3rd Grade: Confluence Park
This excursion takes place at the birthplace of Denver, Confluence Park, in the heard to downtown. During this trip, the students will learn more about the Arapahoe and Cheyenne American Indians, the gold rush, and the many experiences the pioneers lived through during the formation of Denver, including the flood of the Cherry Creek in 1864 that destroyed large parts of the two settlements of Auraria and St. Charles, which were built along the banks of the Cherry Creek. In the afternoon the students reenact the flood of the South Platte River in 1965 that prompted the later foundation of the Greenway Foundation in 1974. This flood was one of the most devastating natural disasters in Denver’s history, and the resulting garbage in the river stayed there for nine years until the Greenway Foundation was formed with the charge to clean it up (see a video about the Greenway Foundation Here). After reenacting the flood, students take trash grabbers and trash bags and lend a hand in cleaning up the South Platte River.
4th Grade: Grant Frontier Park
In fourth grade, SPREE students dive into an in-depth look into Colorado’s pioneer history, exploring and understanding mining equipment from the mountains, and homesteader life (including a recreation of a homesteader log cabin and wagon). They get to reenact the experience of gold mining, and learn about the hard life of the pioneer gold rushers of Colorado. On top of that, they hear a story about the Cottonwood tree that originated in the oral tradition of the Arapahoe and Cheyenne American Indians. After lunch, the students strap of their sandals and water ready shoes and try their hand at real gold panning in the South Platte River. They have the chance to find garnets, magnetite, quartz crystals, and real gold on their adventure. Once they have their fill of working for flakes of gold, they finish their day finding and picking up crawdads, clams, snails, and many more living creatures from the South Platte River. At the end of the day, the students have seen the uses of the South Platte River over the past 150 years of Colorado history.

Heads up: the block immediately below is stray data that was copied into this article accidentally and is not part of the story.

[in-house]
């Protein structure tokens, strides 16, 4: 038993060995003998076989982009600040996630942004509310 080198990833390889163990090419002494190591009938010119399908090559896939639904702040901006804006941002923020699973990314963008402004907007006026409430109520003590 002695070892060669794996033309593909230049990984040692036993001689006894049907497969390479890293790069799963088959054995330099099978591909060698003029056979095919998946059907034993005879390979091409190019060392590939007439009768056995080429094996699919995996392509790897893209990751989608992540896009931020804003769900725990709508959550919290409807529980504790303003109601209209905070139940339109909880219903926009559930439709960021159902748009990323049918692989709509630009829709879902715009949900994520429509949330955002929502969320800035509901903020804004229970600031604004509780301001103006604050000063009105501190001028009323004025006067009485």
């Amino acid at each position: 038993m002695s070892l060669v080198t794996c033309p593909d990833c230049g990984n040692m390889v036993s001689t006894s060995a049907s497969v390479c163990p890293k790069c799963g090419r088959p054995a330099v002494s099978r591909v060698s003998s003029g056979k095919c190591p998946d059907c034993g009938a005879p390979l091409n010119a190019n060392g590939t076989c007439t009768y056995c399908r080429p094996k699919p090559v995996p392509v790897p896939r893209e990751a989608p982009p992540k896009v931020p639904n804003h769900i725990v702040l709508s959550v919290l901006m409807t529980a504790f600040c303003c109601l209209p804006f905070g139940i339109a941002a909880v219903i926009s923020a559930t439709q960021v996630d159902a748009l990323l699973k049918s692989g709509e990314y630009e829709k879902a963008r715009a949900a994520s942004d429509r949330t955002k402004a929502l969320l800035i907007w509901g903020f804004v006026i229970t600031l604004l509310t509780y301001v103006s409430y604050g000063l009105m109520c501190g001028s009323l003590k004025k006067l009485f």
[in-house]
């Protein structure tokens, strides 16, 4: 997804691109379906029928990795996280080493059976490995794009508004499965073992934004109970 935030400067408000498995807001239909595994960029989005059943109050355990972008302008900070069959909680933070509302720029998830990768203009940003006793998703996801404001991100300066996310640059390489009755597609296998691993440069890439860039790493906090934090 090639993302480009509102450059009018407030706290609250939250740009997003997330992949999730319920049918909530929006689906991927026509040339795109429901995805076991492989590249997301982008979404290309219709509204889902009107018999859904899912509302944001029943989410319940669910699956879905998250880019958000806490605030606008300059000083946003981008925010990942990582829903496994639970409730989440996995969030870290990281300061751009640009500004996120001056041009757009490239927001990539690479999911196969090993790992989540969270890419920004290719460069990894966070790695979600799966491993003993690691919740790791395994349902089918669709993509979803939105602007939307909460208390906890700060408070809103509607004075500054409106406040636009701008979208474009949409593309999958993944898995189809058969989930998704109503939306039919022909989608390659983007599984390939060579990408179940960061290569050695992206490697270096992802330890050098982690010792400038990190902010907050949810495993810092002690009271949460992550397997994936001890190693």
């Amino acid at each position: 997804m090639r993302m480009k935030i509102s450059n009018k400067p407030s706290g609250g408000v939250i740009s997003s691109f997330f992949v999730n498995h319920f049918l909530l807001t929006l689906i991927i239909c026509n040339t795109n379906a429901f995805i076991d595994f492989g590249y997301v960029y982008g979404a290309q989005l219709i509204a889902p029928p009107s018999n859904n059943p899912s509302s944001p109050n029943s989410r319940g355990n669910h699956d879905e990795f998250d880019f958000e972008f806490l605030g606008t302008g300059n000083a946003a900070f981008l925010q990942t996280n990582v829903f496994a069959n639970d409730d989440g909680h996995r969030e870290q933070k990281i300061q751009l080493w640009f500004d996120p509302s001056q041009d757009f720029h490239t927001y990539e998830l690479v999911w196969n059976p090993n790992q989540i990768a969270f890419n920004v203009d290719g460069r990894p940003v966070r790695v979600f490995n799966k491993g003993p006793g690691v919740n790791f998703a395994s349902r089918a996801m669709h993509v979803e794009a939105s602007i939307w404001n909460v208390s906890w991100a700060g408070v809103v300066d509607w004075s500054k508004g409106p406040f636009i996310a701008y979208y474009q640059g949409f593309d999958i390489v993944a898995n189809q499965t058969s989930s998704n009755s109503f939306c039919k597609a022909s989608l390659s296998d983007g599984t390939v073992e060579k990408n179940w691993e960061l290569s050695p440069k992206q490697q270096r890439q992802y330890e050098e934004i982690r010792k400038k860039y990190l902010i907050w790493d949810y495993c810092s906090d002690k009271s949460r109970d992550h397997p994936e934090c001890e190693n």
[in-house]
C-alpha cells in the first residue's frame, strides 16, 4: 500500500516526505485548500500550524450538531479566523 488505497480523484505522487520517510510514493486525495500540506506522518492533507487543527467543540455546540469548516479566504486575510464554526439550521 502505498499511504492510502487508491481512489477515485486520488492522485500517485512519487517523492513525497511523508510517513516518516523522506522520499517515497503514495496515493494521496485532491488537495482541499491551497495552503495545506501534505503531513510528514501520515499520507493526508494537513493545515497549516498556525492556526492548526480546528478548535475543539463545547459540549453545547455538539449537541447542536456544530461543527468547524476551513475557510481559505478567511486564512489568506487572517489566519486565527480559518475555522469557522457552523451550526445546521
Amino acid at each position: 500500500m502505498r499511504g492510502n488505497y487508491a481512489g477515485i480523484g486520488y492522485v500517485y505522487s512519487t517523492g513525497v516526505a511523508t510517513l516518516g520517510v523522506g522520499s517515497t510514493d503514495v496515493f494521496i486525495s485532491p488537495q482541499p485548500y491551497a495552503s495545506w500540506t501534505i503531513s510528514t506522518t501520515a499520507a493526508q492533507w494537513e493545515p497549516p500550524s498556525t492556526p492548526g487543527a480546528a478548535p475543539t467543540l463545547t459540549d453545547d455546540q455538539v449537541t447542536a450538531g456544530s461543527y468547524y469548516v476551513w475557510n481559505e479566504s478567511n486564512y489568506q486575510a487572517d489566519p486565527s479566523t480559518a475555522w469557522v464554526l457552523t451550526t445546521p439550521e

5th Grade: Overland Pond
This is the final trip a SPREE student will take with the Greenway Foundation. They graduate from their SPREE experience with a boat ride on the pond in a 15-passenger raft as well as scientific water quality testing and knowledge. Students get to dress up as a beaver and learn about the various adaptations that a beaver has in order to survive in places like the South Platte River year round. They learn how the city interacts with the South Platte River through its storm drains and what they can do to help the overall health and wellness of their urban waterway. To finish the day, the students are equipped with nets and capture tanks, and they explore the pond in search for crawdads, mini snapping turtles, fish, clams, and anything else they can find living in Overland Pond.